VoiceOver users please use the tab key when navigating expanded menus

Kings of the apple aisle

“I was born into the apple industry but for me, there was no romantic notion attached to it because I could see it was in decline from its peak in the late 1960s.” – Andrew Smith, Managing Director, R&R Smith

Andrew and his dad Ian

Andrew Smith is happy to admit when he was 20, sailing a yacht in the Mediterranean just off Sardinia, Tasmanian apples were the furthest thing from his mind.


It was the mid-1990s when he set out for Europe, leaving behind the R&R Smith farm – which his family had owned and operated since 1888.


At the time, the future of the apple industry looked bleak.


“I was born into the apple industry but for me, there was no romantic notion attached to it because I could see it was in decline from its peak in the late 1960s,” Andrew says today.


“I guess the industry has gone from over 1100 fruit growers in the state to probably around 20 now. You either competed or you got out.”


Andrew was more interested in travelling and sailing than working the farm. So he struck a deal with his Dad to work for six months before heading off to Europe.


While crewing a yacht in the biennial Fastnet Race, he got a phone call from his Dad, Ian, that changed everything.


“I was on a boat in Sardinia, having a ball going around the Med, and my old man called and said, ‘you need to think about this. This might not be here if you don't come home’.”


“I made that decision and I came home.”


Looking back, this call from Andrew’s Dad set him on the path to business success.


A time of change


Under Andrew, R&R Smith was the first apple grower from Tasmania to get a national vendor number with Woolworths. Another innovation included launching the popular Willie Smith’s cider brand.



But along the way, there were plenty of things which could have upset the Smith family’s apple cart.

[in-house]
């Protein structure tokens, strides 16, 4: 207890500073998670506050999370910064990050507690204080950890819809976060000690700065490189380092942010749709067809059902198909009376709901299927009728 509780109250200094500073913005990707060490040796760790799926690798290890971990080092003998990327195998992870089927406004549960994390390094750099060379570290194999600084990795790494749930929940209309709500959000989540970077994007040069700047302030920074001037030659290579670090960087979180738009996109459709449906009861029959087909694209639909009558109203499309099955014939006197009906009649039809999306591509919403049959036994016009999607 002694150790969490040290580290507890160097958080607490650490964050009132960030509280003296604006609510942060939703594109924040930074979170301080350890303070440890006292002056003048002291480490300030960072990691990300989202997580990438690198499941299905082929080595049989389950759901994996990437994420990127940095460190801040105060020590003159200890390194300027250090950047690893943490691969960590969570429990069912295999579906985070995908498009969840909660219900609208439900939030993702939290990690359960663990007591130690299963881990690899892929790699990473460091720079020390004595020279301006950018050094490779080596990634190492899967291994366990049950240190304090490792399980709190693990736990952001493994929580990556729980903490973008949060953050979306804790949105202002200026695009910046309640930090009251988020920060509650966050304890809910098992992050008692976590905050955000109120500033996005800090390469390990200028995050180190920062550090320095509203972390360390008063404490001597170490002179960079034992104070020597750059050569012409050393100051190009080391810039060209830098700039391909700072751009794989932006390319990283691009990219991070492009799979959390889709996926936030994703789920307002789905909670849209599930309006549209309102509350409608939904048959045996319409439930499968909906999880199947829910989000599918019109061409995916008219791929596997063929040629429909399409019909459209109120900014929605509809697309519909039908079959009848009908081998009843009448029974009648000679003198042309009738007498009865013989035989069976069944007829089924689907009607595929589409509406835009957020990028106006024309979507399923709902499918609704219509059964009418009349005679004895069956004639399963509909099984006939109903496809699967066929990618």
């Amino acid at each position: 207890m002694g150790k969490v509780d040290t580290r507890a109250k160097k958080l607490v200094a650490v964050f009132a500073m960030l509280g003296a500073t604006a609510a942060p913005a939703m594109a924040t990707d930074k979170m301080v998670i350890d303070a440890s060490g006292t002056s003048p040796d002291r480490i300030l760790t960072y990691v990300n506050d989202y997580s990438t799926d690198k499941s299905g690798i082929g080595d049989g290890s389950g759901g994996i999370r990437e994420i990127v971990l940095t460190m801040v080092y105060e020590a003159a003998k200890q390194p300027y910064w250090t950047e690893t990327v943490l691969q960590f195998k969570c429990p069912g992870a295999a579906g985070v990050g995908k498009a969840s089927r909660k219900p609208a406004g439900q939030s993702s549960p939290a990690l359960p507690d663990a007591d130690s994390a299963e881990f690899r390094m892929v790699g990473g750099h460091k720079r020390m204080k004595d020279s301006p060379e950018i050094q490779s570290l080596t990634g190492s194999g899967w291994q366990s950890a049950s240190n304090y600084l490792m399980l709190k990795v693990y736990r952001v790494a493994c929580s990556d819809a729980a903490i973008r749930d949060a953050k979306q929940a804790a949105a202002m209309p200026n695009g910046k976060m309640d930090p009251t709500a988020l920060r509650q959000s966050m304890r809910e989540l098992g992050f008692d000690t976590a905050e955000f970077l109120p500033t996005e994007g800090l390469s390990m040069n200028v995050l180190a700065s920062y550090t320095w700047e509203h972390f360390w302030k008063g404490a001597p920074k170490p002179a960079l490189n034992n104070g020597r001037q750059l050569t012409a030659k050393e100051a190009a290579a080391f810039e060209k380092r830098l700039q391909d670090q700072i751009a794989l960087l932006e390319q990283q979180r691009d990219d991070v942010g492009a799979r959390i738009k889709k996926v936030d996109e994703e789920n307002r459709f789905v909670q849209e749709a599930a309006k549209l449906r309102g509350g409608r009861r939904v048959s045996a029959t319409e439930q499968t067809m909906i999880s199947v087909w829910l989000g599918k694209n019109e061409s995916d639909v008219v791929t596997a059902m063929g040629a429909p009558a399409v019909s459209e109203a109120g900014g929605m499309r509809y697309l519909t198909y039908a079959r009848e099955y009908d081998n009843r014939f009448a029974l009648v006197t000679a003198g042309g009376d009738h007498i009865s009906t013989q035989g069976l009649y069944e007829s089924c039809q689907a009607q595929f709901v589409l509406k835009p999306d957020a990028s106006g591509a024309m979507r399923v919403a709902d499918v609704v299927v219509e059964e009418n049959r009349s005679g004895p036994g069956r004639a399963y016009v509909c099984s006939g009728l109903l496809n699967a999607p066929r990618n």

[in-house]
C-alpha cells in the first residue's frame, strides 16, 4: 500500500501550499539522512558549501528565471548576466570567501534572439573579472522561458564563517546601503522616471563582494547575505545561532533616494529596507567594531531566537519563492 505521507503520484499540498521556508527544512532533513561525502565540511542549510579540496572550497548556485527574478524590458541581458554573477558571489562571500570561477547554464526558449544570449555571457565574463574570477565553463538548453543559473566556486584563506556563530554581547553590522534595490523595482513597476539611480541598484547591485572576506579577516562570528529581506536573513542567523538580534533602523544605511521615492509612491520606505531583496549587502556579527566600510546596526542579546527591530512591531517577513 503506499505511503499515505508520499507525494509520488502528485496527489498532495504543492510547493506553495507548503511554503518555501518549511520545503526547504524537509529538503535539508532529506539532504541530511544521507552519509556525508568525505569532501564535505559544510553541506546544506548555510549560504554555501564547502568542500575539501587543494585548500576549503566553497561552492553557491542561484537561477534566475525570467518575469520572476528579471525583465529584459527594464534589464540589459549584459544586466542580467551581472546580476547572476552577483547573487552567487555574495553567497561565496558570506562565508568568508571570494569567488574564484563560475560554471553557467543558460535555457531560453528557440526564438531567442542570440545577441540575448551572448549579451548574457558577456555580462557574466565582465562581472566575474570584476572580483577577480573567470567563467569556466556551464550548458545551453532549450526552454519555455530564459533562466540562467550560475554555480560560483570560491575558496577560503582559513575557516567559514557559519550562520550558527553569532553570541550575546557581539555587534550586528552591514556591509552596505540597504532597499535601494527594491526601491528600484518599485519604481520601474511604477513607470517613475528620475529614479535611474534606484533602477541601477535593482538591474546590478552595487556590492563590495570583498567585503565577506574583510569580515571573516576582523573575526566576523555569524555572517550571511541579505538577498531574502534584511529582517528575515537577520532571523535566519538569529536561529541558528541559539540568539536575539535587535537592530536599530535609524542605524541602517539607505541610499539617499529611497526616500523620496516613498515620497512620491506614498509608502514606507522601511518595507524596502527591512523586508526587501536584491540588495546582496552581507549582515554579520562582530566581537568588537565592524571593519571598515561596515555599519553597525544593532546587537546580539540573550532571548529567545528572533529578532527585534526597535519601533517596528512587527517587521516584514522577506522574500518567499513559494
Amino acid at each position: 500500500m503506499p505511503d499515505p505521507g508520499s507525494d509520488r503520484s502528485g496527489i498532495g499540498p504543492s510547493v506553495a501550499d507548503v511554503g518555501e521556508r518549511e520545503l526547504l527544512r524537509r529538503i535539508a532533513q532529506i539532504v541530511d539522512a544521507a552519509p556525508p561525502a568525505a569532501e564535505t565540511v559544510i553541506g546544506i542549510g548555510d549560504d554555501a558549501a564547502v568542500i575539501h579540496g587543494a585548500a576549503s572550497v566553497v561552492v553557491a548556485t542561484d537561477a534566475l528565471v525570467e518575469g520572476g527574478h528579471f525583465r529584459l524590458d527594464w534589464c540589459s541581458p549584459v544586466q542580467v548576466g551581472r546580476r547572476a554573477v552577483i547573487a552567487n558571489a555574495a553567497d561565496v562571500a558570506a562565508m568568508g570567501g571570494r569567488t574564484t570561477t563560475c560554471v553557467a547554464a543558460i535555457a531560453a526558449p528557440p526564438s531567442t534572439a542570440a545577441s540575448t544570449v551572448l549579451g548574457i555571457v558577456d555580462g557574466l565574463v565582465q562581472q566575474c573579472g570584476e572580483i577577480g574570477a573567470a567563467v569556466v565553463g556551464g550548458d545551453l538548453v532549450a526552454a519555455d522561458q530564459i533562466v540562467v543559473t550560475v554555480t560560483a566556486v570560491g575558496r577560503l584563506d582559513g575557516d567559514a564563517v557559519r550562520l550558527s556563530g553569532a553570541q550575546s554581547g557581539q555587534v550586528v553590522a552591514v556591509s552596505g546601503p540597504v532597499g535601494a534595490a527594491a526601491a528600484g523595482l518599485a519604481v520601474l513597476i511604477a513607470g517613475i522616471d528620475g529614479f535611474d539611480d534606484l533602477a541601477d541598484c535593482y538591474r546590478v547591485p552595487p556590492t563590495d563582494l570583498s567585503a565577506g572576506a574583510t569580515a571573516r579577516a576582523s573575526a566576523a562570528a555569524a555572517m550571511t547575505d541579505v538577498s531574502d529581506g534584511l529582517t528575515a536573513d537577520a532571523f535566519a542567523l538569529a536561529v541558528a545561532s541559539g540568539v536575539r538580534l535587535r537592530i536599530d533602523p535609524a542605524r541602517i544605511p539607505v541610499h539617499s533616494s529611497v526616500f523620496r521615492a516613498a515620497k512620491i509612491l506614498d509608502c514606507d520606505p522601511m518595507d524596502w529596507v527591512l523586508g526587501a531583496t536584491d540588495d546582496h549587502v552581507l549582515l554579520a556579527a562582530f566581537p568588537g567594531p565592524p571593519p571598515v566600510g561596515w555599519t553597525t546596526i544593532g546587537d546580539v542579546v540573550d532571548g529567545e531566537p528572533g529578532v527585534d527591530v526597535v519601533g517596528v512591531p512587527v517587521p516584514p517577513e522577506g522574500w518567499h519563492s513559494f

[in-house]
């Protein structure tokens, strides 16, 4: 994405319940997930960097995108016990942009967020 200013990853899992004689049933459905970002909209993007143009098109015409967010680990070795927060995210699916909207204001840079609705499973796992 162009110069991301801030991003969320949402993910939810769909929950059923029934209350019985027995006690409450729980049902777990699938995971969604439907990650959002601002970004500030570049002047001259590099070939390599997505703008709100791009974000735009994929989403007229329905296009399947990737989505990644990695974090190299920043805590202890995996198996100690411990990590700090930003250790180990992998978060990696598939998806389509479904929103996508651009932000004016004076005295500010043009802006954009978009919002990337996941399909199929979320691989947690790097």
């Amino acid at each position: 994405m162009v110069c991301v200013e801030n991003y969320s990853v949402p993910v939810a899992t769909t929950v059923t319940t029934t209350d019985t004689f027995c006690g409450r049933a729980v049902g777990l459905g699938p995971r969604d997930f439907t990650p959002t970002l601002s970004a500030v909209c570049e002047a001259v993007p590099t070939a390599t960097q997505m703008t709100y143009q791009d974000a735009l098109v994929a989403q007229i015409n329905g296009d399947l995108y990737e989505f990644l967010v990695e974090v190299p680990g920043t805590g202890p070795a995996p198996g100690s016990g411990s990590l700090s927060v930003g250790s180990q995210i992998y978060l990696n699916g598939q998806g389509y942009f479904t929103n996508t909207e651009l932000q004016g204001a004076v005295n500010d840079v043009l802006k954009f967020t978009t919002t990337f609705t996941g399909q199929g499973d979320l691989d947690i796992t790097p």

Like the 1967 bushfires which destroyed the packing shed and the near collapse of the apple industry following Britain's move to join the European Common Market.


The farm endured though thanks to innovations such as controlled atmosphere storerooms, improved apple graders, adoption of modern cardboard packaging and a focus on Asian exports.


But global trade pressures by the mid-1990s were becoming too much.


Luckily for Ian, Andrew had also spent time on his European trip meeting apple growers everywhere from Holland to Belgium, Germany and the United Kingdom. One change influenced by his time in Europe was planting high density orchards.


“We got a lot of strategic advantage out of doing that,” he says. There was obvious resistance and people looking over the fence. Fruit growers and farmers are great at looking over the fence to see what other people do.”


Willie and Elsie Smith – Andrew’s great grandparents and the first generation


Organic growth


His next move was to get the business certified organic. “It saved our backsides,” he says.


Capitalising on the burgeoning locally grown, fresh produce market was a savvy move, but Andrew says those early days were tough. The business was losing money and he wondered if the gamble would pay off. It did – but it took four years.


“We nearly drove the business off a cliff” before securing a lucrative distribution deal with Woolworths which changed everything.


Ian sadly passed away last year but not before he saw his faith in his son pay off – and knowing the family business was in safe hands.


“We were in a category that was shrinking and we moved over into a category that was growing,” Andrew says. “We took that opportunity and we took it with both hands.”


Unidentified people on the farm


A happy accident


Andrew says the next significant growth stage happened almost by accident.


In 2008, the business had grown so much he noticed second-grade product was sitting in the backyard before it was disposed of.


“The alcopops tax (which taxed pre-mixed drinks) came in and we thought here's an opportunity to produce some alcohol.”


Andrew flew to Sydney and established a business relationship with a marketer working at Diageo.


“We got together, we put some seed money on the table and started Willie Smith’s, which is now a medium-sized cider producer and very close to 1 per cent of the Australian cider market.”


But the business is not standing still. Andrew has built a scalable organic management plan for horticulture, to the delight of many major customers.


“We feel we're all on the growth journey. If you're not growing, you're going backwards.”


Mark Bennett is Head of Australian Agribusiness with ANZ


Aus agri: expanding relationships in India

The newly signed free trade agreement between Australia and India will create opportunities for growth in parts of the local agri industry.

Bae: more than a ‘cute idea’

Inspired by an overseas jaunt, Bae Juice is now stocked in major retailers across Australia and the US.

Why this small business is the torque of the town

Passionate car enthusiasts are helping drive a surge in business for WA-based mechanic Monsta Torque.